- Identify words with inconsistent but common spelling-sound correspondences
- Read and spell the first 200 high frequency words including irregular words
- Use synonyms
- Know some multiple meaning words
- Apply dictionary skills
- Use correct writing position and pencil grip
- Write clear, legible manuscript at an appropriate rate
- Apply correct punctuation (period, question mark, exclamation point)
- Apply capitalization rules for beginning of sentences and names of people
Make sense of problems and persevere in solving them
Reason abstractly and quantitatively
Construct viable arguments – verbally explain mathematical reasoning
Model with Mathematics – Apply the math you know to solve real life problems
Use appropriate tools strategically
Attend to precision
Look for and make use of structure and patterns
Look for and express regularity in repeated reasoning: look for general methods and for shortcuts
The second grade social studies curriculum focuses on community and early American history. Early in the year, students use social studies time to help develop our classroom community. They work together to become a caring unit and establish rules which help to govern the classroom.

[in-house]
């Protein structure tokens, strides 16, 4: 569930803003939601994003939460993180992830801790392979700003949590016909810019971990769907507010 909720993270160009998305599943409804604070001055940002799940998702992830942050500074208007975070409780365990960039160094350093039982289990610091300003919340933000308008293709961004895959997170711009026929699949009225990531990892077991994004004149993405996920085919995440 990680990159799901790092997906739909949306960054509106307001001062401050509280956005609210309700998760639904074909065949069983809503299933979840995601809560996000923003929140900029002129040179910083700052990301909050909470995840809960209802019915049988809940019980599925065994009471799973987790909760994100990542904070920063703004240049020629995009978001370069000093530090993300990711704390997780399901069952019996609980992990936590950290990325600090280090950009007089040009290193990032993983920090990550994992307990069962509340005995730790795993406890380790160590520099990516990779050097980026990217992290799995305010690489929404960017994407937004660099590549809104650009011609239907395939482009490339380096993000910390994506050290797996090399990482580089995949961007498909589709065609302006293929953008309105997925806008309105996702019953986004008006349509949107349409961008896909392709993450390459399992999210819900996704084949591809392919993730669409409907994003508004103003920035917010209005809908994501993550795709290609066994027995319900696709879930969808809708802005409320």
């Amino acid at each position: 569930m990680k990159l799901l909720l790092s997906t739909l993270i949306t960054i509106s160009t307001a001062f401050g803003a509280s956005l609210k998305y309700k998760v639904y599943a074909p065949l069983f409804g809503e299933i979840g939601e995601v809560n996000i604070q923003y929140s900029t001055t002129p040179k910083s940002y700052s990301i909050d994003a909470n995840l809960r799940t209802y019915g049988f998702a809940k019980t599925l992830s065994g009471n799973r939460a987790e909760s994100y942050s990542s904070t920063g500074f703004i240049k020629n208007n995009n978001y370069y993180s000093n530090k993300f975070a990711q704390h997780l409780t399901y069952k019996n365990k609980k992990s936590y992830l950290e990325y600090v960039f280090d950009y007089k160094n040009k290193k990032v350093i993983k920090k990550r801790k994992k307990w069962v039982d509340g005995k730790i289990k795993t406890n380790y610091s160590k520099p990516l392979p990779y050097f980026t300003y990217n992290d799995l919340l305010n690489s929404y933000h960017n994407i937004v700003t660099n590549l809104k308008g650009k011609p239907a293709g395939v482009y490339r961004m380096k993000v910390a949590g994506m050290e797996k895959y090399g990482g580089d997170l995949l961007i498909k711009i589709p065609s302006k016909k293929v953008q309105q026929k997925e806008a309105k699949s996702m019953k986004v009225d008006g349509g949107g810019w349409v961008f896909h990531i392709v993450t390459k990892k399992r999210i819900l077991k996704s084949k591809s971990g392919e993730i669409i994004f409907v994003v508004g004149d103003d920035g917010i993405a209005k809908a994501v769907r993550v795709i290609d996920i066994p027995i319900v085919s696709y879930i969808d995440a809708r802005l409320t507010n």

Next, students learn about the communities that existed in Colonial America. Students learn about the roles, responsibilities, and jobs that existed during this time and study the ways geography impacted community formations. They also begin to examine events that lead up to the American Revolution.
The study of the 13 Colonies leads directly into our Culture Study. In recent years, second graders have focused on one of the following countries during the months of November and December:
After returning from winter break, students will study the American Revolution. They look at the ways new communities formed during this difficult time. Students compare and contrast Loyalist and Patriot views, and chronicle the events that preceded American independence. Key historical figures such as George Washington, Thomas Jefferson, Benjamin Franklin, and Deborah Sampson are studied.
During the spring, the second graders study the formation of the United States and learn about the Constitution, the Bill of Rights, the structure of the government, and formation and importance of the District of Columbia. Second graders also examine their roles, rights, and responsibilities as members of the “American Community.”
Second grade science continues to build on the process skills learned in previous grades. Emphasis is placed on predicting, observing, measuring, and drawing conclusions. Students are stretched to look beyond Earth with yearlong connections to astronomy and basic biologic and geologic cycles. The opening unit’s exploration of the Earth/Sun/Moon system encourages students to explore the causes of day and night, the phases of the moon, and the apparent motion of the sun and moon in the sky.